In Gore Vidal’s novel of post-World War I Washington, Hollywood, the toughest ticket in town is a pass to the Senate debate on the League of Nations treaty. All of the capital’s high society yearned to be present at this moment of history, but mostly for the entertainment value offered by the political warfare. (Roosevelt versus Wilson–better than an opera!) Since then, high-profile Washington events have become the turf of C-SPAN (and watched mainly by political junkies). But today, inside the Supreme Court, the older days returned. As the Court adhered to its ridiculous no-cameras-allowed policy, only a few of Washington’s privileged citizens were permitted to witness the oral arguments in the case of George W. Bush v. Palm Beach County Canvassing Board, et al.–the case that has brought the Supreme Court into the No Decision 2000 circus.
The reporters who crammed into the court–only 121 journalists were let in–closely monitored which prominent Washingtonians were present. Look, there’s Ted Kennedy next to Barbara Olson, the shouting head/lawyer married to Theodore Olson, who is arguing for the Bush side. And beside her is Senator Fred Thompson. Next to him is former Senator Howard Baker. Several House impeachment managers–Bob Barr, Bill McCollum, Charles Canady– saunter in and are seated toward the front. Hey, the Gore kids are in the second row with a Tipperish-looking woman who’s not Tipper. Former Justice Department official Joel Klein (the scourge of Microsoft), who recently returned from his honeymoon with Nicole Seligman, one of Clinton’s impeachment defense lawyers, shakes many hands as he pushes his way to his spot in the pews. Senators Orrin Hatch (a Republican) and Patrick Leahy (a Democrat)–who had made a point of walking to the court together from the Senate–stride into the room, practically holding hands. Power-lobbyist Lloyd Cutler squeezes past Warren Christopher and William Daley. In the front row, Senator Bob Bennett–regarded by many as Watergate’s Deep Throat–huddles with Senator John Ashcroft , who recently was chased out of office by a dead man. Everyone in the room has been assigned a specific seat. It’s like watching a wedding or a mob funeral.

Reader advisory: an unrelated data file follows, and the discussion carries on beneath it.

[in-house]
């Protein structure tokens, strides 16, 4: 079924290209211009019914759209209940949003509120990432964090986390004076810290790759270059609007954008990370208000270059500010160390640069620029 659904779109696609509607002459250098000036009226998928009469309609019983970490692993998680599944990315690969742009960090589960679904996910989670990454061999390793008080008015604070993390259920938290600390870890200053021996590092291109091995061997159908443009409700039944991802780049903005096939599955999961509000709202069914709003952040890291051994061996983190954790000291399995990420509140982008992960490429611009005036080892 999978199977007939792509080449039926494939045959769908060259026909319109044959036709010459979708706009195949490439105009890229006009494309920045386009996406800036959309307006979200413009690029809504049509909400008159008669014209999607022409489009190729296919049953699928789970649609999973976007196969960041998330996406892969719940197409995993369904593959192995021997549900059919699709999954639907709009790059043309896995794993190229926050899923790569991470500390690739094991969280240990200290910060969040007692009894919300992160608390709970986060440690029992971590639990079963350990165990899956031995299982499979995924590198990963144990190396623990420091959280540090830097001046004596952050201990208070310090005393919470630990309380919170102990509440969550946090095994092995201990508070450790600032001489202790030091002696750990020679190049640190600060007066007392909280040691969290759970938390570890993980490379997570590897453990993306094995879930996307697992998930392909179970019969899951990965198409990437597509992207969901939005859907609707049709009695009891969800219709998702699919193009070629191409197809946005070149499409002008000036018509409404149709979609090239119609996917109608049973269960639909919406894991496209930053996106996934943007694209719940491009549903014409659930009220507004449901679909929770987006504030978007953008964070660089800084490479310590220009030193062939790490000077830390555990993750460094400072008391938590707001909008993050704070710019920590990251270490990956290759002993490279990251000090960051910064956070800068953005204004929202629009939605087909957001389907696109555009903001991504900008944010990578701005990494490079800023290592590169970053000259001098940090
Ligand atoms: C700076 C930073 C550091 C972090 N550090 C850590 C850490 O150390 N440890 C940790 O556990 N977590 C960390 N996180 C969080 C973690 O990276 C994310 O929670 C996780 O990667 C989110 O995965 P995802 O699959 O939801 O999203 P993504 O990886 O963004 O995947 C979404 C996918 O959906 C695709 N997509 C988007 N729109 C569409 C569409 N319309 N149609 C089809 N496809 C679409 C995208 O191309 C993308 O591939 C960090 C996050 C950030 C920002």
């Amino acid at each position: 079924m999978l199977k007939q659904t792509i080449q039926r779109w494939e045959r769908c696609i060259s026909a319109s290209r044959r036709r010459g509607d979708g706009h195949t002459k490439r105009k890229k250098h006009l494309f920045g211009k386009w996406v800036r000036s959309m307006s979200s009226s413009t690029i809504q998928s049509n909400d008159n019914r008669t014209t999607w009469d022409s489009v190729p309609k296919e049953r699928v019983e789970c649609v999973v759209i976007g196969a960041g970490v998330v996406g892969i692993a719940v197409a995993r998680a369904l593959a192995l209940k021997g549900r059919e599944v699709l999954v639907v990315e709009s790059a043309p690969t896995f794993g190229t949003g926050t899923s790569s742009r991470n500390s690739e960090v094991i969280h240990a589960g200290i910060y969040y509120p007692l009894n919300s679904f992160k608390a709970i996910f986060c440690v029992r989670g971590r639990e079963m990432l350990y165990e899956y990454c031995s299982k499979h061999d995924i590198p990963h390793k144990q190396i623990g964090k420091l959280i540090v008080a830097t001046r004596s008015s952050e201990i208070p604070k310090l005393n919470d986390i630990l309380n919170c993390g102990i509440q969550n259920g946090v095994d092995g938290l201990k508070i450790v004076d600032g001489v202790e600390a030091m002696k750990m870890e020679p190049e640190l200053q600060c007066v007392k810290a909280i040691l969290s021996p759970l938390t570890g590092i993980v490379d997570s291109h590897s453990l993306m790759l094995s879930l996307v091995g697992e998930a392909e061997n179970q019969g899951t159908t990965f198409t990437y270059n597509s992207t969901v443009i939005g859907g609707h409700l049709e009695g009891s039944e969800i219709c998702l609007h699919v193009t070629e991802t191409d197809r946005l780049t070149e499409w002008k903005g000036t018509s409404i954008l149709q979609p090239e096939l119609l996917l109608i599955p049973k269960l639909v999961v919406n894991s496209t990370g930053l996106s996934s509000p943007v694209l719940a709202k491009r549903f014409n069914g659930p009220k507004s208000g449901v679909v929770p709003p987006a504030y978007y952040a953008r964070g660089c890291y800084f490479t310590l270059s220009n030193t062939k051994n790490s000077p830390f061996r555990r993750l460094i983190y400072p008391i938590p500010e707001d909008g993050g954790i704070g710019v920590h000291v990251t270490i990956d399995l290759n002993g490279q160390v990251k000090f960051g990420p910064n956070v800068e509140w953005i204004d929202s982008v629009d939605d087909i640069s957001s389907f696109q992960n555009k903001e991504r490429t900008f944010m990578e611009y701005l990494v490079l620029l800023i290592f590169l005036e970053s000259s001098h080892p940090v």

The official proceedings were–in keeping with Supreme Court tradition–less than illuminating. Most of the Justices asked tough questions of Ted Olson. (Not Clarence Thomas, who kept silent, as is his practice. Earlier in the day, the Supreme Court beat reporters had created a betting pool on whether Thomas would utter anything this time out.) Anthony Kennedy noted, “We’re looking for a federal issue.” Sandra Day O’Connor told Olson that he still had to “persuade” the Court “there’s an issue of federal law.” Olson argued that Article Two of the Constitution grants the state legislature–not state courts–the right to determine how electors are selected and that the Florida Supreme Court had usurped this right. He was asking the Supreme Court to overturn the Florida state Supreme Court decision that ordered Florida Secretary of State Katherine Harris to extend the deadline for certifying the election results and to include recounts in her final certification. Ruth Bader Ginsburg commented that the Bush side had skipped past the key issue of the conflict in Florida law between the provision that mandates a seven-day deadline for the certification and the provision that allows candidates to request recounts up until six days after the election. She also asked repeatedly whether the Supreme Court should grant the benefit of the doubt to a state court on such a matter–rather than “impugn” the court “the way you are doing.” David Souter’s questions suggested he believed existing federal law was sufficient to deal with controversies concerning electors and that Supreme Court involvement might not be necessary at this stage. Even Antonin Scalia pressed Olson on why the Supreme Court should enter the mix. For a moment, it looked good for Team Gore.